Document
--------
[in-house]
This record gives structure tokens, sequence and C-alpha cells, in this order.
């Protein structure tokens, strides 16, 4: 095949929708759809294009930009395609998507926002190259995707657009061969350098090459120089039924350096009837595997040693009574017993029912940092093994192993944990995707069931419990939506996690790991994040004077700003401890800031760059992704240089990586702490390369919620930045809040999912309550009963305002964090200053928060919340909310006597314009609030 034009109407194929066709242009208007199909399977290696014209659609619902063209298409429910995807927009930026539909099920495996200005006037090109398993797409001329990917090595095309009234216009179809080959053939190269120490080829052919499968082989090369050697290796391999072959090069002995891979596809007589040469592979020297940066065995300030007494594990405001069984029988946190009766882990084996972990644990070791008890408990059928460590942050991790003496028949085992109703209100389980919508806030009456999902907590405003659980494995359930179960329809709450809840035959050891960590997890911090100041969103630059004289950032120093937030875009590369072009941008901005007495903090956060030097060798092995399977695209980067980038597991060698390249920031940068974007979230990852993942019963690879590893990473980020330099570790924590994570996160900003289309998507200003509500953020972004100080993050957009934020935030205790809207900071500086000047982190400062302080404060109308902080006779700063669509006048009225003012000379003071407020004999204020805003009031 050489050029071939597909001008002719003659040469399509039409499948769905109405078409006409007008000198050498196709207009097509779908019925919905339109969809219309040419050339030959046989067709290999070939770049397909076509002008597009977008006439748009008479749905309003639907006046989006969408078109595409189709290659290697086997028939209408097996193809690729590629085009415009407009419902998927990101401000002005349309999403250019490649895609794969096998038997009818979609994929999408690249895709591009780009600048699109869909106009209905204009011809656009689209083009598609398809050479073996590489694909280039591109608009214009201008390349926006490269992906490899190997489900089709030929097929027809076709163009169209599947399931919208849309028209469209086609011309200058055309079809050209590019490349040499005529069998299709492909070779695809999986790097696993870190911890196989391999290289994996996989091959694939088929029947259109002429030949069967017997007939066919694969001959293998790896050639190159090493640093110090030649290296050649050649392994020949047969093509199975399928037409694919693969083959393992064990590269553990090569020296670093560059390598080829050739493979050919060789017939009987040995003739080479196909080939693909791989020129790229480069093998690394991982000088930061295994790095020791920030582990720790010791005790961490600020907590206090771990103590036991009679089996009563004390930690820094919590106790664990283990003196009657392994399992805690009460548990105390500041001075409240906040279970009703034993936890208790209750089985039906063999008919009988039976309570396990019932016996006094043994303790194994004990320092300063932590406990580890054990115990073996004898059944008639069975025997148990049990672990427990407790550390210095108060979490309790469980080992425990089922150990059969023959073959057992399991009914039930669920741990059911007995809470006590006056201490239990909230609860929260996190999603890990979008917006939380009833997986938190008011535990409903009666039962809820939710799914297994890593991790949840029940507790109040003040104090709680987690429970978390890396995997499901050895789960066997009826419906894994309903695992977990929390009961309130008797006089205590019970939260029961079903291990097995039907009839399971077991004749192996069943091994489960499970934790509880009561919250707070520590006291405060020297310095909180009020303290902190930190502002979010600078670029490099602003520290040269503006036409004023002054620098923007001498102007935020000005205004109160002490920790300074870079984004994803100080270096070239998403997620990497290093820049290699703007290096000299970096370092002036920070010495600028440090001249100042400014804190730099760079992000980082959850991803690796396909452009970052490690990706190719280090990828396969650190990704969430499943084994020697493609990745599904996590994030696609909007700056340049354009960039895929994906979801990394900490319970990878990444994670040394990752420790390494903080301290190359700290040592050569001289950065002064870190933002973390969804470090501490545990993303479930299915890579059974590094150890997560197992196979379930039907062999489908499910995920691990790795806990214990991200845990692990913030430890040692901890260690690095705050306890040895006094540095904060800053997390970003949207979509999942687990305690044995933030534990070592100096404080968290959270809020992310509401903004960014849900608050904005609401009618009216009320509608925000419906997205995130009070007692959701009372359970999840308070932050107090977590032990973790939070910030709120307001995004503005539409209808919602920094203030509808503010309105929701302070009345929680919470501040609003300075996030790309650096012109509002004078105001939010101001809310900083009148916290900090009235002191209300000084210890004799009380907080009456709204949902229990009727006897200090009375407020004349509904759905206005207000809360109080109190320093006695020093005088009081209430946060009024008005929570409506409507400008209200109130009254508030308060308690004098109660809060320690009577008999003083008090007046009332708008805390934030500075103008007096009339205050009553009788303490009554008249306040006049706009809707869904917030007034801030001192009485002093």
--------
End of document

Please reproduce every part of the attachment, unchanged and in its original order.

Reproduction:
[in-house]
This record gives structure tokens, sequence and C-alpha cells, in this order.
């Protein structure tokens, strides 16, 4: 095949929708759809294009930009395609998507926002190259995707657009061969350098090459120089039924350096009837595997040693009574017993029912940092093994192993944990995707069931419990939506996690790991994040004077700003401890800031760059992704240089990586702490390369919620930045809040999912309550009963305002964090200053928060919340909310006597314009609030 034009109407194929066709242009208007199909399977290696014209659609619902063209298409429910995807927009930026539909099920495996200005006037090109398993797409001329990917090595095309009234216009179809080959053939190269120490080829052919499968082989090369050697290796391999072959090069002995891979596809007589040469592979020297940066065995300030007494594990405001069984029988946190009766882990084996972990644990070791008890408990059928460590942050991790003496028949085992109703209100389980919508806030009456999902907590405003659980494995359930179960329809709450809840035959050891960590997890911090100041969103630059004289950032120093937030875009590369072009941008901005007495903090956060030097060798092995399977695209980067980038597991060698390249920031940068974007979230990852993942019963690879590893990473980020330099570790924590994570996160900003289309998507200003509500953020972004100080993050957009934020935030205790809207900071500086000047982190400062302080404060109308902080006779700063669509006048009225003012000379003071407020004999204020805003009031 050489050029071939597909001008002719003659040469399509039409499948769905109405078409006409007008000198050498196709207009097509779908019925919905339109969809219309040419050339030959046989067709290999070939770049397909076509002008597009977008006439748009008479749905309003639907006046989006969408078109595409189709290659290697086997028939209408097996193809690729590629085009415009407009419902998927990101401000002005349309999403250019490649895609794969096998038997009818979609994929999408690249895709591009780009600048699109869909106009209905204009011809656009689209083009598609398809050479073996590489694909280039591109608009214009201008390349926006490269992906490899190997489900089709030929097929027809076709163009169209599947399931919208849309028209469209086609011309200058055309079809050209590019490349040499005529069998299709492909070779695809999986790097696993870190911890196989391999290289994996996989091959694939088929029947259109002429030949069967017997007939066919694969001959293998790896050639190159090493640093110090030649290296050649050649392994020949047969093509199975399928037409694919693969083959393992064990590269553990090569020296670093560059390598080829050739493979050919060789017939009987040995003739080479196909080939693909791989020129790229480069093998690394991982000088930061295994790095020791920030582990720790010791005790961490600020907590206090771990103590036991009679089996009563004390930690820094919590106790664990283990003196009657392994399992805690009460548990105390500041001075409240906040279970009703034993936890208790209750089985039906063999008919009988039976309570396990019932016996006094043994303790194994004990320092300063932590406990580890054990115990073996004898059944008639069975025997148990049990672990427990407790550390210095108060979490309790469980080992425990089922150990059969023959073959057992399991009914039930669920741990059911007995809470006590006056201490239990909230609860929260996190999603890990979008917006939380009833997986938190008011535990409903009666039962809820939710799914297994890593991790949840029940507790109040003040104090709680987690429970978390890396995997499901050895789960066997009826419906894994309903695992977990929390009961309130008797006089205590019970939260029961079903291990097995039907009839399971077991004749192996069943091994489960499970934790509880009561919250707070520590006291405060020297310095909180009020303290902190930190502002979010600078670029490099602003520290040269503006036409004023002054620098923007001498102007935020000005205004109160002490920790300074870079984004994803100080270096070239998403997620990497290093820049290699703007290096000299970096370092002036920070010495600028440090001249100042400014804190730099760079992000980082959850991803690796396909452009970052490690990706190719280090990828396969650190990704969430499943084994020697493609990745599904996590994030696609909007700056340049354009960039895929994906979801990394900490319970990878990444994670040394990752420790390494903080301290190359700290040592050569001289950065002064870190933002973390969804470090501490545990993303479930299915890579059974590094150890997560197992196979379930039907062999489908499910995920691990790795806990214990991200845990692990913030430890040692901890260690690095705050306890040895006094540095904060800053997390970003949207979509999942687990305690044995933030534990070592100096404080968290959270809020992310509401903004960014849900608050904005609401009618009216009320509608925000419906997205995130009070007692959701009372359970999840308070932050107090977590032990973790939070910030709120307001995004503005539409209808919602920094203030509808503010309105929701302070009345929680919470501040609003300075996030790309650096012109509002004078105001939010101001809310900083009148916290900090009235002191209300000084210890004799009380907080009456709204949902229990009727006897200090009375407020004349509904759905206005207000809360109080109190320093006695020093005088009081209430946060009024008005929570409506409507400008209200109130009254508030308060308690004098109660809060320690009577008999003083008090007046009332708008805390934030500075103008007096009339205050009553009788303490009554008249306040006049706009809707869904917030007034801030001192009485002093």